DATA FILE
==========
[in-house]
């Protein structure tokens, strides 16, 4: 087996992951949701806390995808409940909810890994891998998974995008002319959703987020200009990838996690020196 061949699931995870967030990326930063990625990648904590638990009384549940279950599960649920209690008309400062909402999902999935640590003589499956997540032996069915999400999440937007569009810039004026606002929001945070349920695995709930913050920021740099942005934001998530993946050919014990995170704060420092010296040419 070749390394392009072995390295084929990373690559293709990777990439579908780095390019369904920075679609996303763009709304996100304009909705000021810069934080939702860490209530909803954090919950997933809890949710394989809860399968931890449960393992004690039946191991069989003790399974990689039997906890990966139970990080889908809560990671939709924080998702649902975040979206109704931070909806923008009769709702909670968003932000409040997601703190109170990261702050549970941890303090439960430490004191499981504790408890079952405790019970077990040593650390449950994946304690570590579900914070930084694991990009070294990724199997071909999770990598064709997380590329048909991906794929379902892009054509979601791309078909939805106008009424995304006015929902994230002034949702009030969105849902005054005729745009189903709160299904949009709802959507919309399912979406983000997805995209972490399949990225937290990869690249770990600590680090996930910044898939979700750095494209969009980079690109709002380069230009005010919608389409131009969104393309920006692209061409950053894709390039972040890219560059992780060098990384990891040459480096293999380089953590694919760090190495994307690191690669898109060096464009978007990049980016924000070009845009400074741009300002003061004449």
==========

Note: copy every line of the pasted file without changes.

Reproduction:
[in-house]
């Protein structure tokens, strides 16, 4: 087996992951949701806390995808409940909810890994891998998974995008002319959703987020200009990838996690020196 061949699931995870967030990326930063990625990648904590638990009384549940279950599960649920209690008309400062909402999902999935640590003589499956997540032996069915999400999440937007569009810039004026606002929001945070349920695995709930913050920021740099942005934001998530993946050919014990995170704060420092010296040419 070749390394392009072995390295084929990373690559293709990777990439579908780095390019369904920075679609996303763009709304996100304009909705000021810069934080939702860490209530909803954090919950997933809890949710394989809860399968931890449960393992004690039946191991069989003790399974990689039997906890990966139970990080889908809560990671939709924080998702649902975040979206109704931070909806923008009769709702909670968003932000409040997601703190109170990261702050549970941890303090439960430490004191499981504790408890079952405790019970077990040593650390449950994946304690570590579900914070930084694991990009070294990724199997071909999770990598064709997380590329048909991906794929379902892009054509979601791309078909939805106008009424995304006015929902994230002034949702009030969105849902005054005729745009189903709160299904949009709802959507919309399912979406983000997805995209972490399949990225937290990869690249770990600590680090996930910044898939979700750095494209969009980079690109709002380069230009005010919608389409131009969104393309920006692209061409950053894709390039972040890219560059992780060098990384990891040459480096293999380089953590694919760090190495994307690191690669898109060096464009978007990049980016924000070009845009400074741009300002003061004449």